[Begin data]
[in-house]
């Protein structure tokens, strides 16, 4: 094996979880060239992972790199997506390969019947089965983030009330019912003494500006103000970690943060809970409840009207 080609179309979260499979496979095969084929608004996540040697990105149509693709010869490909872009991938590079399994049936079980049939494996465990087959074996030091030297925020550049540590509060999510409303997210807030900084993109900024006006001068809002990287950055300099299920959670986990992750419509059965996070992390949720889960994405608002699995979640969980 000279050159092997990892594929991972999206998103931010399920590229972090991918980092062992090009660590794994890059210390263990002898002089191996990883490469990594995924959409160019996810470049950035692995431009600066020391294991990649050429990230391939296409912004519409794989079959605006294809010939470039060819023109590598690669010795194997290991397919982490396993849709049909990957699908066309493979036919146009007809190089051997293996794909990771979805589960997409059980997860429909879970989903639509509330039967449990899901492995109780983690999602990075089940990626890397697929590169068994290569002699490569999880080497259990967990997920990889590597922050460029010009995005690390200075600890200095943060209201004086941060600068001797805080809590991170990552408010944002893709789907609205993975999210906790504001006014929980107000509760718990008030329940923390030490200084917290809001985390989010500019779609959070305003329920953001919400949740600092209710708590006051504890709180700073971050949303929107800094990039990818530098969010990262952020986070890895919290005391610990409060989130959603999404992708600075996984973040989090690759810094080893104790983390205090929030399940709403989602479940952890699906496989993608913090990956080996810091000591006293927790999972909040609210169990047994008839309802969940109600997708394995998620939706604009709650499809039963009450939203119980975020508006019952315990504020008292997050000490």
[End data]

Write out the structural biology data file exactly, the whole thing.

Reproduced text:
[in-house]
């Protein structure tokens, strides 16, 4: 094996979880060239992972790199997506390969019947089965983030009330019912003494500006103000970690943060809970409840009207 080609179309979260499979496979095969084929608004996540040697990105149509693709010869490909872009991938590079399994049936079980049939494996465990087959074996030091030297925020550049540590509060999510409303997210807030900084993109900024006006001068809002990287950055300099299920959670986990992750419509059965996070992390949720889960994405608002699995979640969980 000279050159092997990892594929991972999206998103931010399920590229972090991918980092062992090009660590794994890059210390263990002898002089191996990883490469990594995924959409160019996810470049950035692995431009600066020391294991990649050429990230391939296409912004519409794989079959605006294809010939470039060819023109590598690669010795194997290991397919982490396993849709049909990957699908066309493979036919146009007809190089051997293996794909990771979805589960997409059980997860429909879970989903639509509330039967449990899901492995109780983690999602990075089940990626890397697929590169068994290569002699490569999880080497259990967990997920990889590597922050460029010009995005690390200075600890200095943060209201004086941060600068001797805080809590991170990552408010944002893709789907609205993975999210906790504001006014929980107000509760718990008030329940923390030490200084917290809001985390989010500019779609959070305003329920953001919400949740600092209710708590006051504890709180700073971050949303929107800094990039990818530098969010990262952020986070890895919290005391610990409060989130959603999404992708600075996984973040989090690759810094080893104790983390205090929030399940709403989602479940952890699906496989993608913090990956080996810091000591006293927790999972909040609210169990047994008839309802969940109600997708394995998620939706604009709650499809039963009450939203119980975020508006019952315990504020008292997050000490």